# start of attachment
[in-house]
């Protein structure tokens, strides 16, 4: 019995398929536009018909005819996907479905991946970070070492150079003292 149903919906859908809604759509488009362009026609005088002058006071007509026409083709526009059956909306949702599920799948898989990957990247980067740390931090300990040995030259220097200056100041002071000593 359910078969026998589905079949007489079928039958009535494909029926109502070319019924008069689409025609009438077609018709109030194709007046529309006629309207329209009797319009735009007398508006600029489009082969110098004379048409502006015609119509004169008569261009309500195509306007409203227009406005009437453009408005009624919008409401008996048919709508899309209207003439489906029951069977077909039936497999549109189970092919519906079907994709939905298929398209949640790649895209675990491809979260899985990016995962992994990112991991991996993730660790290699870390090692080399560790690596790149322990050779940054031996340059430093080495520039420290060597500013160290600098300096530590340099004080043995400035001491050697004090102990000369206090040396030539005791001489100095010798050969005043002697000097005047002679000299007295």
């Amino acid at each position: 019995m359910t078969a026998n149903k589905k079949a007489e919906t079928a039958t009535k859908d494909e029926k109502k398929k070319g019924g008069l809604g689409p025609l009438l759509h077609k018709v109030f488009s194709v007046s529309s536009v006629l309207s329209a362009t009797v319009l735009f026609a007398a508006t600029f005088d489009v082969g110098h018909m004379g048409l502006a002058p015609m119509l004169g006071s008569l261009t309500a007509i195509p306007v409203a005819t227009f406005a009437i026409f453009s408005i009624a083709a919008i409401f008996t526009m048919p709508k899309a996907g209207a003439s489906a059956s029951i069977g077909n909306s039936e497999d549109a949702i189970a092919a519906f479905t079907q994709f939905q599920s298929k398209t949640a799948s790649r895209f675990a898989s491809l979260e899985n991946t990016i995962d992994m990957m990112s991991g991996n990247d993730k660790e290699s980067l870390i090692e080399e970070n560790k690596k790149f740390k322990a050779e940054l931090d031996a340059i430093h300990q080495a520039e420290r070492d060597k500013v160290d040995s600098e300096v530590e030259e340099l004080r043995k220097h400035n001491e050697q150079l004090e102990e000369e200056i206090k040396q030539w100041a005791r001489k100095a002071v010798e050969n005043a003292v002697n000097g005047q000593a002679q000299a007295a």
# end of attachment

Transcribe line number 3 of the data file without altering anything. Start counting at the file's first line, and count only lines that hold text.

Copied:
């Amino acid at each position: 019995m359910t078969a026998n149903k589905k079949a007489e919906t079928a039958t009535k859908d494909e029926k109502k398929k070319g019924g008069l809604g689409p025609l009438l759509h077609k018709v109030f488009s194709v007046s529309s536009v006629l309207s329209a362009t009797v319009l735009f026609a007398a508006t600029f005088d489009v082969g110098h018909m004379g048409l502006a002058p015609m119509l004169g006071s008569l261009t309500a007509i195509p306007v409203a005819t227009f406005a009437i026409f453009s408005i009624a083709a919008i409401f008996t526009m048919p709508k899309a996907g209207a003439s489906a059956s029951i069977g077909n909306s039936e497999d549109a949702i189970a092919a519906f479905t079907q994709f939905q599920s298929k398209t949640a799948s790649r895209f675990a898989s491809l979260e899985n991946t990016i995962d992994m990957m990112s991991g991996n990247d993730k660790e290699s980067l870390i090692e080399e970070n560790k690596k790149f740390k322990a050779e940054l931090d031996a340059i430093h300990q080495a520039e420290r070492d060597k500013v160290d040995s600098e300096v530590e030259e340099l004080r043995k220097h400035n001491e050697q150079l004090e102990e000369e200056i206090k040396q030539w100041a005791r001489k100095a002071v010798e050969n005043a003292v002697n000097g005047q000593a002679q000299a007295a």